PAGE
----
I specifically used the word ‘drive’ and not ‘travel’ because the private car and the city do not work well together. I know it’s a case of “spilt milk” but take a look at the extensive tram system which we dug up in the fifties and weep. Can we hope that the people in charge now have more foresight than those who were in charge then?

          1. Harry Molloy

            OK, well we’re petty much in agreement as cars have little place in a city centre these days . am just agreeing that I’m concerned as far as the time it’ll take eds buses to cross the city centre

          2. classter

            ‘private car and the city do not work well together.’

            Long-term we should be (and are) trying to reduce our dependence on the car within the city. In the short-term, we are still partially dependent on the car & we need to take that into account as we proceed.

          3. rotide

            It’s very hard to predict how the car will fare long term due to the advent of self driving cars which is much closer than people realise.

            They will ease traffic congestion a fair amount and by then surely we will be looking at an alternative fuel source for cars so pollution might not be such an issue.

  2. Alan C

    She’s spot on, the consultation documents have no details on how journey times will be impacted for bus users.
    The bus stops on Dame Street and Westmorland Street are by far the busiest in the city, anytime I get the bus to the city center it practically empties at central bank. Displacing all these journeys has a significant negative impact on Public Transport and there would want to be some major gain from this.

    1. Daddy Wilson

      Looks to me like the Central Bank stop isn’t affected?
      The plaza begins after Foster place / church Lane

      Any routes coming to Dame St from the west would have to terminate at Central Bank now, up to recent years the majorit y of these routes terminated at Westmoreland St.

      The routes which travel North to South via O’Connell Bridge – West Moreland Street and on through college green are absolutely destroyed by these plans, there is nowhere else for them to go.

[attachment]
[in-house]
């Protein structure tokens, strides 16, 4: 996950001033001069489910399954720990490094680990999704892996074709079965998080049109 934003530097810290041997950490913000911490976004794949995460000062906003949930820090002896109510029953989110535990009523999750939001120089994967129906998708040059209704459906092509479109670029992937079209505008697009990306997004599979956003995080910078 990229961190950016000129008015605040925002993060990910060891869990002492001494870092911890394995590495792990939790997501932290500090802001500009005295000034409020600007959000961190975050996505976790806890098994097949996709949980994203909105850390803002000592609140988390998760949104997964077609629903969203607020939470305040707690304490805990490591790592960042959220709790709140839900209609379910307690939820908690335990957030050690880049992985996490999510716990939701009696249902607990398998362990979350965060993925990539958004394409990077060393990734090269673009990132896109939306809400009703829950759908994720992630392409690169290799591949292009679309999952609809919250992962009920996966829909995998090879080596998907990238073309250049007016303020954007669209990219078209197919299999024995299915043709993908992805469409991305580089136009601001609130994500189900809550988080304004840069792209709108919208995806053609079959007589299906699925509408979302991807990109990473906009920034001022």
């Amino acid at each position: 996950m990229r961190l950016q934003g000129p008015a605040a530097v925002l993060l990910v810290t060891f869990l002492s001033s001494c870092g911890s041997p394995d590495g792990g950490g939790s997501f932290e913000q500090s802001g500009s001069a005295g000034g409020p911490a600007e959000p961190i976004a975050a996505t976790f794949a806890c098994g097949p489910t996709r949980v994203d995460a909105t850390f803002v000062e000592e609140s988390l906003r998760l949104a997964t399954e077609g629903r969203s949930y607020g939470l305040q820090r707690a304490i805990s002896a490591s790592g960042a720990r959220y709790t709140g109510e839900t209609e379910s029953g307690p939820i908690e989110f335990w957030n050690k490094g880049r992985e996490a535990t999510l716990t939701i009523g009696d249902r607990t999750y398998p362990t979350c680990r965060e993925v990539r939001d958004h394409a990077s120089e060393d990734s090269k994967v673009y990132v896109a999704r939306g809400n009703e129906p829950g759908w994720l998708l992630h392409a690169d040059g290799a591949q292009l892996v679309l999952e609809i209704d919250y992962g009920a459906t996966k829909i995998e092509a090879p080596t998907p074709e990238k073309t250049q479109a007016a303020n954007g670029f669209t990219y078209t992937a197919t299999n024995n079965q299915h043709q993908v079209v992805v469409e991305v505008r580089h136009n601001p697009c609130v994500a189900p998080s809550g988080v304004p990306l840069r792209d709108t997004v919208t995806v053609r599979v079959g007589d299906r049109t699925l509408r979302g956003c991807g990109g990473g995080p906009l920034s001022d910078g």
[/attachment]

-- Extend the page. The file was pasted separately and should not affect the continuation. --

1. Alan c

        That’s not the plan
        The bus routes are being rerouted via Parliament street to north quays and not going down Dame street at all.
        See consultation documents.

      2. Tish Mahorey

        Only a couple of routes are terminating at College Green. The rest are being routed either via the quays or around Stephen’s Green to Nassau Street. The north/south buses are sharing the road space with the Luas.

        1. dav

          “the north/south buses are sharing the road space with the Luas.”
          But not in college green – which is the issue

          1. Tish Mahorey

            They are. Have a look at the link. You’ll see that they are routing buses along with the Luas.

    2. Vote Rep #1

      “The bus stops on Dame Street and Westmorland Street are by far the busiest in the city, anytime I get the bus to the city center it practically empties at central bank. ”

      Anytme I get the bus, it empties its self ouytside the Arlington hotel on Bachelors Walk. Its almost as if people get off where is handiest for the on that bus. If the bus route was to change and dropped people off towards Christchurch, would that be so bad? Or are we so lazy as a city that we must go without open spaces so that our lardy arses don’t have to walk too far?

  3. Christopher

    I have no idea how this plan was expected to work- where are they proposing those buses go?

  4. Cromuel

    If you follow the, er, link above to “Public Consultation” it has maps of what goes where. Looks pretty sensible.

  5. joj

    Finally some sense, Trinity itself works like a big roundabout with pearse street and Nassau street one way, blocking college green would literally fuck up all these routes
    and for what benefit? a small pedestrian area that could be as easily achieved by removing fencing outside trinity

    1. Medium Sized C


  6. sqoid

    Across the Rosie Hackett bridge and East around Trinity College.

    There is going to be difficulties and teething problems but eventually what will fall out is that journeys across the city will be done around the city rather than right through the centre.

    1. sqoid

      ^ was supposed to be a reply to Daddy Wilson asking where the routes running North-South on O’Connell bridge can go.